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GeForce GTX 260 vs Radeon HD 4890 1GB


Intro

The GeForce GTX 260 makes use of a 65 nm design. nVidia has clocked the core speed at 576 MHz. The GDDR3 memory runs at a speed of 999 MHz on this specific card. It features 192 SPUs as well as 64 TAUs and 28 Rasterization Operator Units.

Compare those specs to the Radeon HD 4890 1GB, which comes with GPU core speed of 1000 MHz, and 1024 MB of GDDR5 memory running at 975 MHz through a 256-bit bus. It also is made up of 800(160x5) SPUs, 40 Texture Address Units, and 16 Raster Operation Units.

Display Graphs

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Power Usage and Theoretical Benchmarks

Power Consumption (Max TDP)

GeForce GTX 260 182 Watts
Radeon HD 4890 1GB 190 Watts
Difference: 8 Watts (4%)

Memory Bandwidth

Theoretically speaking, the Radeon HD 4890 1GB is 12% faster than the GeForce GTX 260 overall, because of its greater data rate. (explain)

Radeon HD 4890 1GB 124800 MB/sec
GeForce GTX 260 111888 MB/sec
Difference: 12912 (12%)

Texel Rate

The Radeon HD 4890 1GB will be a little bit (approximately 9%) more effective at texture filtering than the GeForce GTX 260. (explain)

Radeon HD 4890 1GB 40000 Mtexels/sec
GeForce GTX 260 36864 Mtexels/sec
Difference: 3136 (9%)

Pixel Rate

If running with high levels of AA is important to you, then the GeForce GTX 260 is a better choice, but not by far. (explain)

GeForce GTX 260 16128 Mpixels/sec
Radeon HD 4890 1GB 16000 Mpixels/sec
Difference: 128 (1%)

Please note that the above 'benchmarks' are all just theoretical - the results were calculated based on the card's specifications, and real-world performance may (and probably will) vary at least a bit.

Price Comparison

GeForce GTX 260

Radeon HD 4890 1GB

Specifications

Display Specifications

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Model GeForce GTX 260 Radeon HD 4890 1GB
Manufacturer nVidia AMD
Year June 16, 2008 Apr 2, 2009
Code Name G200 RV790 XT
Memory 896 MB 1024 MB
Core Speed 576 MHz 1000 MHz
Memory Speed 1998 MHz 3900 MHz
Power (Max TDP) 182 watts 190 watts
Bandwidth 111888 MB/sec 124800 MB/sec
Texel Rate 36864 Mtexels/sec 40000 Mtexels/sec
Pixel Rate 16128 Mpixels/sec 16000 Mpixels/sec
Unified Shaders 192 800(160x5)
Texture Mapping Units 64 40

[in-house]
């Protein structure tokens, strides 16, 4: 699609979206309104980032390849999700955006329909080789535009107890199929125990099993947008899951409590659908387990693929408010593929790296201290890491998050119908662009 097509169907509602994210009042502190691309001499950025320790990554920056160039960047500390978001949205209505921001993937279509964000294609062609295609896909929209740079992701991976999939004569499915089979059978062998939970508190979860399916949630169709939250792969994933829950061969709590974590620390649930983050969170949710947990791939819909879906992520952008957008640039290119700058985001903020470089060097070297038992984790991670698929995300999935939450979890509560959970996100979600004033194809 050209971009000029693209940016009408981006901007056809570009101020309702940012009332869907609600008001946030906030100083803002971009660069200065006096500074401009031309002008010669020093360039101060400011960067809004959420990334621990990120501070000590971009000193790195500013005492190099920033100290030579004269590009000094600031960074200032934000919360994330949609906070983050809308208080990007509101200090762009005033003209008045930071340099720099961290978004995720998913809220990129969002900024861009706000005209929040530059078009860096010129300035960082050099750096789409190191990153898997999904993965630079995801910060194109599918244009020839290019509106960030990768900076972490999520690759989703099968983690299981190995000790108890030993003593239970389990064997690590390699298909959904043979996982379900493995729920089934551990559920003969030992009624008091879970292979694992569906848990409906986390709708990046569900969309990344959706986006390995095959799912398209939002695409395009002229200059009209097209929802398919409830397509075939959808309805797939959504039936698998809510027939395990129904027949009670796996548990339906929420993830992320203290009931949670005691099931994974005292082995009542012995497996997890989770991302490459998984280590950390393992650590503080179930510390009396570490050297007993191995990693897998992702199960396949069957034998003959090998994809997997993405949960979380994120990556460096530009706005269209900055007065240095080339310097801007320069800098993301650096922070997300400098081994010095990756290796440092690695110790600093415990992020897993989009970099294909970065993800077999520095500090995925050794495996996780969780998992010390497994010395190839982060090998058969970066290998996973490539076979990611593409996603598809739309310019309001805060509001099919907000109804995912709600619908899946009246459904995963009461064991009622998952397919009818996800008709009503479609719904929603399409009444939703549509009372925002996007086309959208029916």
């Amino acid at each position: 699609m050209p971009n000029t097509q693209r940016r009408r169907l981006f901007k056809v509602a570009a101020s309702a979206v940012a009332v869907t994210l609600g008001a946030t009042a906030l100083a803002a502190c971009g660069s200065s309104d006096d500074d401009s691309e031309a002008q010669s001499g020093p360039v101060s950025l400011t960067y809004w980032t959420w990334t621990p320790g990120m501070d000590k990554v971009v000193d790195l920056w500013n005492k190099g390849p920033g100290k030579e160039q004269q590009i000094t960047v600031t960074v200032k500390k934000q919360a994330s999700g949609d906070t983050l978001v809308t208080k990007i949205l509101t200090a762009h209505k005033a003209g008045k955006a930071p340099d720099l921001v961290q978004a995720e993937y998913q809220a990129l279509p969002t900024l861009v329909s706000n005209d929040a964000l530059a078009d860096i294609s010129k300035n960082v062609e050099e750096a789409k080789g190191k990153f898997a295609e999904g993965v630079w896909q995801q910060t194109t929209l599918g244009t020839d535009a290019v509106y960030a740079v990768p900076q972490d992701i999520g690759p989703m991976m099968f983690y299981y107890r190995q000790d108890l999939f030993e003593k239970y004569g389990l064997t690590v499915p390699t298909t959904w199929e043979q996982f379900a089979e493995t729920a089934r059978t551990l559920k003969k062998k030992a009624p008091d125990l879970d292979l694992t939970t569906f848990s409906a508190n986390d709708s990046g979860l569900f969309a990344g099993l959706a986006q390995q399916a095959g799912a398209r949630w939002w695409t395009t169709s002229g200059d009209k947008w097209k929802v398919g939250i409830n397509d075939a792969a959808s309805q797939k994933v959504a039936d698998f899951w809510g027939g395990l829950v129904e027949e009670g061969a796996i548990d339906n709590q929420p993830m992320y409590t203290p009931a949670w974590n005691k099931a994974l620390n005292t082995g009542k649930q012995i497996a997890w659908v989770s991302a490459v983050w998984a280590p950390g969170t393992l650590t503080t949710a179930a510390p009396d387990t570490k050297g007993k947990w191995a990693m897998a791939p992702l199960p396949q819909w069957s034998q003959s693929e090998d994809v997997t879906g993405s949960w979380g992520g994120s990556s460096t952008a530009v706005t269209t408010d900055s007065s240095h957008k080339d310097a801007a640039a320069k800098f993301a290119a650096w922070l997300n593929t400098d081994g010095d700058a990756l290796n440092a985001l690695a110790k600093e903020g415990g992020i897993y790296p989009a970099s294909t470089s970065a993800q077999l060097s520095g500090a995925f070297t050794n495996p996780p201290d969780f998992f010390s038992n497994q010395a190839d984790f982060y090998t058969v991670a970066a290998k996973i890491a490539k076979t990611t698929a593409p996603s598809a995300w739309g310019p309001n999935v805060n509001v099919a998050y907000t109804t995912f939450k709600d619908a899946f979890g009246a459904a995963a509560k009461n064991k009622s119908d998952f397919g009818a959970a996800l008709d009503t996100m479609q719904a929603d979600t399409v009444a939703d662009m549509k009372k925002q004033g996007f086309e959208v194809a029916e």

Render Output Units 28 16
Bus Type GDDR3 GDDR5
Bus Width 448-bit 256-bit
Fab Process 65 nm 55 nm
Transistors 1400 million 959 million
Bus PCIe x16 2.0 PCIe 2.0 x16
DirectX Version DirectX 10 DirectX 10.1
OpenGL Version OpenGL 3.1 OpenGL 3.0

Memory Bandwidth: Bandwidth is the maximum amount of data (counted in megabytes per second) that can be transported past the external memory interface in one second. It is calculated by multiplying the bus width by its memory speed. If the card has DDR type memory, the result should be multiplied by 2 once again. If DDR5, multiply by ANOTHER 2x. The better the bandwidth is, the faster the card will be in general. It especially helps with anti-aliasing, High Dynamic Range and higher screen resolutions.

Texel Rate: Texel rate is the maximum amount of texture map elements (texels) that are applied per second. This is worked out by multiplying the total texture units of the card by the core speed of the chip. The better the texel rate, the better the video card will be at texture filtering (anisotropic filtering - AF). It is measured in millions of texels applied per second.

Pixel Rate: Pixel rate is the maximum amount of pixels the graphics card can possibly write to its local memory per second - measured in millions of pixels per second. Pixel rate is worked out by multiplying the amount of Render Output Units by the clock speed of the card. ROPs (Raster Operations Pipelines - sometimes also referred to as Render Output Units) are responsible for drawing the pixels (image) on the screen. The actual pixel fill rate also depends on quite a few other factors, most notably the memory bandwidth - the lower the memory bandwidth is, the lower the ability to reach the maximum fill rate.

GeForce GTX 260

Radeon HD 4890 1GB

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